It’s no secret: if you want to see a showcase of the most beautiful terrain that our country has to offer, you can’t do much better than pointing yourself toward a National Park. Often overlooked for the more well known Yosemite National Park, Seqouia and Kings Canyon National Park is the other reserve set up to showcase the beautiful Sierra Nevadas of California. You enter the park north of Bakersfield, as you drive through the town of Three Rivers which is strung along the North Fork of the Kaweah river.
Do you believe in ghosts? Can’t say I do, but I can tell you that a ghost tour is an awesome way to learn about history. When you go on a ghost tour, you aren’t presented with dry facts that you could stare at on Wikipedia. You get tales full of colorful details, presented with theatrics and a certain ambiance that a typical history tour, book or website just can’t deliver . There’s nothing like a chilling story to help your eyes peal back the onion of modern development and imagine the history that 150 year old buildings have seen.
Southern California isn’t a place you’d associate with skiing, especially this winter. The dry and warm winter we’ve been experiencing leaves hitting the slopes far from the mind – so most people are surprised when I tell them that Kendall and I have been taking several day trips to ski just two hours drive from San Diego. Southern California isn’t typically known for much else than beaches, so few know that SoCal actually plays host to serious mountains.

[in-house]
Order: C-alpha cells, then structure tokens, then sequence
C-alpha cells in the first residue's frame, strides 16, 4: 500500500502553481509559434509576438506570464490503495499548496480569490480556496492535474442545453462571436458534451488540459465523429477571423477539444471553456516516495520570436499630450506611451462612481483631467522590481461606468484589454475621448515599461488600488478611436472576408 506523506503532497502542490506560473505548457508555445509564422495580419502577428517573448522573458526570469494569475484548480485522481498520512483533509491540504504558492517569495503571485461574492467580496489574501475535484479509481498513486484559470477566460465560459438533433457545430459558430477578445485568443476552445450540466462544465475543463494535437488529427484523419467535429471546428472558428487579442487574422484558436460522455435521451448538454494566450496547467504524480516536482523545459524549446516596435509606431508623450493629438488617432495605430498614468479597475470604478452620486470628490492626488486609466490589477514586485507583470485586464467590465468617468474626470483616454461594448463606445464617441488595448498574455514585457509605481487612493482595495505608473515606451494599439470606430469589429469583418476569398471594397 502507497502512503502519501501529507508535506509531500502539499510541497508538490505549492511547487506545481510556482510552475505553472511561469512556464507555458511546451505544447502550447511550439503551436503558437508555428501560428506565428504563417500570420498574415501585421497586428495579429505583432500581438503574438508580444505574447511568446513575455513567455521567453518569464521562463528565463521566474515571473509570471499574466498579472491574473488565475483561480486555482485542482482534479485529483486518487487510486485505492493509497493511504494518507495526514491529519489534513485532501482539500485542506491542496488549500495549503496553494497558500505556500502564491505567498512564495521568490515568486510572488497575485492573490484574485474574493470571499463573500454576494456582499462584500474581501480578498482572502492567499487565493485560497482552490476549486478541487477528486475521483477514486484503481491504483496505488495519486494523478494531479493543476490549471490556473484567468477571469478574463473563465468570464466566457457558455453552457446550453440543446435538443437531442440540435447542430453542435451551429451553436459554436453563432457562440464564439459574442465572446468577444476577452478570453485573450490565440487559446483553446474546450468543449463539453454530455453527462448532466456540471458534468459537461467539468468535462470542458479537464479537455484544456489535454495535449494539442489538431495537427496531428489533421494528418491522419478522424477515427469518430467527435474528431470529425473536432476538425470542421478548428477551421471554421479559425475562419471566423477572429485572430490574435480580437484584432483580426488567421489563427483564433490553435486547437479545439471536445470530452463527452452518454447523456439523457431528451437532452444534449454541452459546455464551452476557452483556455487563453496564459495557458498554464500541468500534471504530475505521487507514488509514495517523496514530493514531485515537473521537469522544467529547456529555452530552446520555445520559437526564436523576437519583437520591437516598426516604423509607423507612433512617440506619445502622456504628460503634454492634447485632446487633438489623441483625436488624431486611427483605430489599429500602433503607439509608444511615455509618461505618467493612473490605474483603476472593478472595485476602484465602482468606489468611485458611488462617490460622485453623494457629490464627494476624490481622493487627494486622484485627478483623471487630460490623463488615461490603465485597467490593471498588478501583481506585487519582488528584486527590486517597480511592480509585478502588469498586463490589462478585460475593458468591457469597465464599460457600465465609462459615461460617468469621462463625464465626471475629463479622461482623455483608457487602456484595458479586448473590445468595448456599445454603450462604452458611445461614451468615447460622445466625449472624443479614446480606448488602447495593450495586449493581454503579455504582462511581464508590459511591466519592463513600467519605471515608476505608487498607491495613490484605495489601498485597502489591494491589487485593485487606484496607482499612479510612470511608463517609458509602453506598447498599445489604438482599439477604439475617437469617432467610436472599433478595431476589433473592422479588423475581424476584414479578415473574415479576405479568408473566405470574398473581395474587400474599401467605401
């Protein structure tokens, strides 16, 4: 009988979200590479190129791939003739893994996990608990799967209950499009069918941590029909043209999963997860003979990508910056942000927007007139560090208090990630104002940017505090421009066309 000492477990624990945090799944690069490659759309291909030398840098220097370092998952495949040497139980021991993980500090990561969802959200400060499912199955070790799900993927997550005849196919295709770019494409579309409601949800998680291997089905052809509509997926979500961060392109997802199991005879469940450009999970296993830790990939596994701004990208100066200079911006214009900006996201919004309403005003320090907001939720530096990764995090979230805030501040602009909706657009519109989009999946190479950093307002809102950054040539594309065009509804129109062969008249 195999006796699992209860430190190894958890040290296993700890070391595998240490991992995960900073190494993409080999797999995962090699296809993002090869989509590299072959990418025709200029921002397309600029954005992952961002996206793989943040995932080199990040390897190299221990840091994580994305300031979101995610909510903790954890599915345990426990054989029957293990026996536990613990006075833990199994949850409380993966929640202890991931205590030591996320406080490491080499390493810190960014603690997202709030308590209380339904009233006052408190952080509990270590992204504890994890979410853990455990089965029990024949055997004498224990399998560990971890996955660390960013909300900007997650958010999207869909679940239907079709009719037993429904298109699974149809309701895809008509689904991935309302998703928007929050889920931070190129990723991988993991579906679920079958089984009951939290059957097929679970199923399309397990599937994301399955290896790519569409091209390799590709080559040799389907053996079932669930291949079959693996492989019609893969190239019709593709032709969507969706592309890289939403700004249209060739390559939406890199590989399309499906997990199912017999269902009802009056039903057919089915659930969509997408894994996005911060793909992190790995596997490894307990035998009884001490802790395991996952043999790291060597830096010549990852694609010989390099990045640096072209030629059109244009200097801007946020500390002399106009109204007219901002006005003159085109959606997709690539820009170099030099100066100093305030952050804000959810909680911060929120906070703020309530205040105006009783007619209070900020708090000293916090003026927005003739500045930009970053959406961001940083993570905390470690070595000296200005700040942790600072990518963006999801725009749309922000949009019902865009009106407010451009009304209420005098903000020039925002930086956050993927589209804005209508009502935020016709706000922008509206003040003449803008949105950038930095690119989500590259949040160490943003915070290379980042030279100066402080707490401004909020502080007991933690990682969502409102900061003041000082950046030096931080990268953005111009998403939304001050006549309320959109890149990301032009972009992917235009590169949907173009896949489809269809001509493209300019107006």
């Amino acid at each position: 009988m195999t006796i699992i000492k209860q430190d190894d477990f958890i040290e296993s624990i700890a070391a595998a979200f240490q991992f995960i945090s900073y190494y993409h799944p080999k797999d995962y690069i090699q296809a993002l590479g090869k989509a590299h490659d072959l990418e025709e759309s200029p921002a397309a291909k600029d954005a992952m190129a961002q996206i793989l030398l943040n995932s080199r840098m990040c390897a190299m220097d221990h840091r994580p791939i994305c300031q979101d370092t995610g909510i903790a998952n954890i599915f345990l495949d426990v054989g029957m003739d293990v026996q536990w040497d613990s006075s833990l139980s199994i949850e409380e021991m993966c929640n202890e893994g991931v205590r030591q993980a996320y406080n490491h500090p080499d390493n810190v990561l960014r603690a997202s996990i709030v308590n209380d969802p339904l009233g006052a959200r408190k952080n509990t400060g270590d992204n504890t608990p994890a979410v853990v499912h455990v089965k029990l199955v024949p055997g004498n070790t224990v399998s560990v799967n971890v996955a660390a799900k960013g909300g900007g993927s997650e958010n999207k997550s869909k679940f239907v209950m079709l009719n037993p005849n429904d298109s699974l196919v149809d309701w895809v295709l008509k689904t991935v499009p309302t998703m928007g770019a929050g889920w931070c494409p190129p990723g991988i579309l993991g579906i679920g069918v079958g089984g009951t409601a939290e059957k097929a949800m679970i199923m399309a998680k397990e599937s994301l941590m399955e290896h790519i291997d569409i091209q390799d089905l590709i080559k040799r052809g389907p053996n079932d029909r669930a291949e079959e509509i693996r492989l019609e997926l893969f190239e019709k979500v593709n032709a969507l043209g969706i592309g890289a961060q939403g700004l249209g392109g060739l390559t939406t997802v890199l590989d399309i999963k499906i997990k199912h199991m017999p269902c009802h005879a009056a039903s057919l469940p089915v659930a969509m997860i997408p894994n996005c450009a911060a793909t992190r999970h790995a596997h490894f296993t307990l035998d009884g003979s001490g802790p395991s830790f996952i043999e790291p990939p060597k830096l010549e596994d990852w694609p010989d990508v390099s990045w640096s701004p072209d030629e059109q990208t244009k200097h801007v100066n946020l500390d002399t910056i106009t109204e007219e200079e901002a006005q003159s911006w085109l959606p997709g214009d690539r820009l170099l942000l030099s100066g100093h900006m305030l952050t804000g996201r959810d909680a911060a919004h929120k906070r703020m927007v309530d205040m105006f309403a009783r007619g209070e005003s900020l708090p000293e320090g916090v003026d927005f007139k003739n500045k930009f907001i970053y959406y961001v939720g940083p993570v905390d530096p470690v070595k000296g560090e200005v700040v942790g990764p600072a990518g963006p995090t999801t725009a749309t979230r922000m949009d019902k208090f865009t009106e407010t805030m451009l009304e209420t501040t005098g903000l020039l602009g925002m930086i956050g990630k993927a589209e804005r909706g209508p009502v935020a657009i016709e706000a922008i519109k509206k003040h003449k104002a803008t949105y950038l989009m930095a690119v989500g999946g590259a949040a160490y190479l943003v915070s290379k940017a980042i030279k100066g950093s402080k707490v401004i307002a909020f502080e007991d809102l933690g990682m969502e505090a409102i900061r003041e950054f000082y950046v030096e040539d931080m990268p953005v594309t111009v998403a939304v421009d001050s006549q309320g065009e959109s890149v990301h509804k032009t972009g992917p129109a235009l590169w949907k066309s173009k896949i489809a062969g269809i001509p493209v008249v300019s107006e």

As we’ve discussed before, one of the best parts of San Diego is that the urban sprawl has left many canyons and peaks free for us to enjoy between patches of development. This applies to North County even more, where most of the newly minted communities have been constructed to include open space from the beginning. Such is the case for the Double Peak trail in San Marcos. Lucky residents of the Twin Oaks Valley neighborhood, where the hike starts, have wide paved paths that are far more substantial than the sidewalks in most communities, and these paths were in wide use when we came along. You start out walking by Discovery Lake, a small fishing pond surrounded by oak trees, walking trails and benches. Climbing uphill towards the Double Peak summit, you pass nicer and nicer houses through the neighborhood trail system, until you leave the development behind, thankfully exchanging the paved trail for dirt.
75 degrees. That’s what the thermometer is reading as I type this in San Diego, in January, at only 10 AM. California should be deep into winter right now, but we’re not – and that’s obvious everywhere from this sunny cafe a few miles from the beach, to the mountains that should have snow. In our quest to teach Kendall how to ski (more on that at some point), we’ve been visiting Snow Valley, a small ski area on the road up to Big Bear Lake, only 2 hours from my doorstep. Last time we were up there, the mercury climbed above 60. I was burning up in a windbreaker and a t-shirt. If it weren’t for their furious overnight snow making, they’d make a much better business as a water skiing venue. “Well”, you might be saying, “big surprise that you aren’t making snow angels in Southern California. Go find some real snow”. But the big guns aren’t faring well either.